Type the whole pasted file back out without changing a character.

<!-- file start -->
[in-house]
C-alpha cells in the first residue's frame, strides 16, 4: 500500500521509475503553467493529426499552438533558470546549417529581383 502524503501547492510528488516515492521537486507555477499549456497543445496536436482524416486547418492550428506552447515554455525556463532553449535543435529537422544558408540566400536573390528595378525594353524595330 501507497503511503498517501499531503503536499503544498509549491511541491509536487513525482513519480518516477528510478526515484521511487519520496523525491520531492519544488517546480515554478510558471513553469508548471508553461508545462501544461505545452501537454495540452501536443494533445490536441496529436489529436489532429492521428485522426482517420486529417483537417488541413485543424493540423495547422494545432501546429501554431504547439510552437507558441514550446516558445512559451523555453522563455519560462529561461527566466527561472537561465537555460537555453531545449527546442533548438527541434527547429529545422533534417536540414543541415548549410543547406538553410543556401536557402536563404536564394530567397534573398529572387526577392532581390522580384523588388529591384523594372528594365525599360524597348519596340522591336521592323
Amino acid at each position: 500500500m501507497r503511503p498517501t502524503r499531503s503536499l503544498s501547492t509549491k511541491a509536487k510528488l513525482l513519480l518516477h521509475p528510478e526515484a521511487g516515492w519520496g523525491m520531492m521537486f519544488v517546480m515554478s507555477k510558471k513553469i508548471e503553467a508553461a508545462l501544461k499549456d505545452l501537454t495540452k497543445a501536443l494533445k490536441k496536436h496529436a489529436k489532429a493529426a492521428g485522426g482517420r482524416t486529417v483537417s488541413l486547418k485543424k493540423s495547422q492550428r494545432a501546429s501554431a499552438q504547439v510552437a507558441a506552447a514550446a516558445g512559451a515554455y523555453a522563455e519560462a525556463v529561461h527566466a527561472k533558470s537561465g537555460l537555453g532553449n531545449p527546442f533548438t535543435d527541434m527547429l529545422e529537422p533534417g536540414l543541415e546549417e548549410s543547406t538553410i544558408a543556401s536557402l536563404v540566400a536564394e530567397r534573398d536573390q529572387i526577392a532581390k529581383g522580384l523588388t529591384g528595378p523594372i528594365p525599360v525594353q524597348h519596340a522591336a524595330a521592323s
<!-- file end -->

[in-house]
C-alpha cells in the first residue's frame, strides 16, 4: 500500500521509475503553467493529426499552438533558470546549417529581383 502524503501547492510528488516515492521537486507555477499549456497543445496536436482524416486547418492550428506552447515554455525556463532553449535543435529537422544558408540566400536573390528595378525594353524595330 501507497503511503498517501499531503503536499503544498509549491511541491509536487513525482513519480518516477528510478526515484521511487519520496523525491520531492519544488517546480515554478510558471513553469508548471508553461508545462501544461505545452501537454495540452501536443494533445490536441496529436489529436489532429492521428485522426482517420486529417483537417488541413485543424493540423495547422494545432501546429501554431504547439510552437507558441514550446516558445512559451523555453522563455519560462529561461527566466527561472537561465537555460537555453531545449527546442533548438527541434527547429529545422533534417536540414543541415548549410543547406538553410543556401536557402536563404536564394530567397534573398529572387526577392532581390522580384523588388529591384523594372528594365525599360524597348519596340522591336521592323
Amino acid at each position: 500500500m501507497r503511503p498517501t502524503r499531503s503536499l503544498s501547492t509549491k511541491a509536487k510528488l513525482l513519480l518516477h521509475p528510478e526515484a521511487g516515492w519520496g523525491m520531492m521537486f519544488v517546480m515554478s507555477k510558471k513553469i508548471e503553467a508553461a508545462l501544461k499549456d505545452l501537454t495540452k497543445a501536443l494533445k490536441k496536436h496529436a489529436k489532429a493529426a492521428g485522426g482517420r482524416t486529417v483537417s488541413l486547418k485543424k493540423s495547422q492550428r494545432a501546429s501554431a499552438q504547439v510552437a507558441a506552447a514550446a516558445g512559451a515554455y523555453a522563455e519560462a525556463v529561461h527566466a527561472k533558470s537561465g537555460l537555453g532553449n531545449p527546442f533548438t535543435d527541434m527547429l529545422e529537422p533534417g536540414l543541415e546549417e548549410s543547406t538553410i544558408a543556401s536557402l536563404v540566400a536564394e530567397r534573398d536573390q529572387i526577392a532581390k529581383g522580384l523588388t529591384g528595378p523594372i528594365p525599360v525594353q524597348h519596340a522591336a524595330a521592323s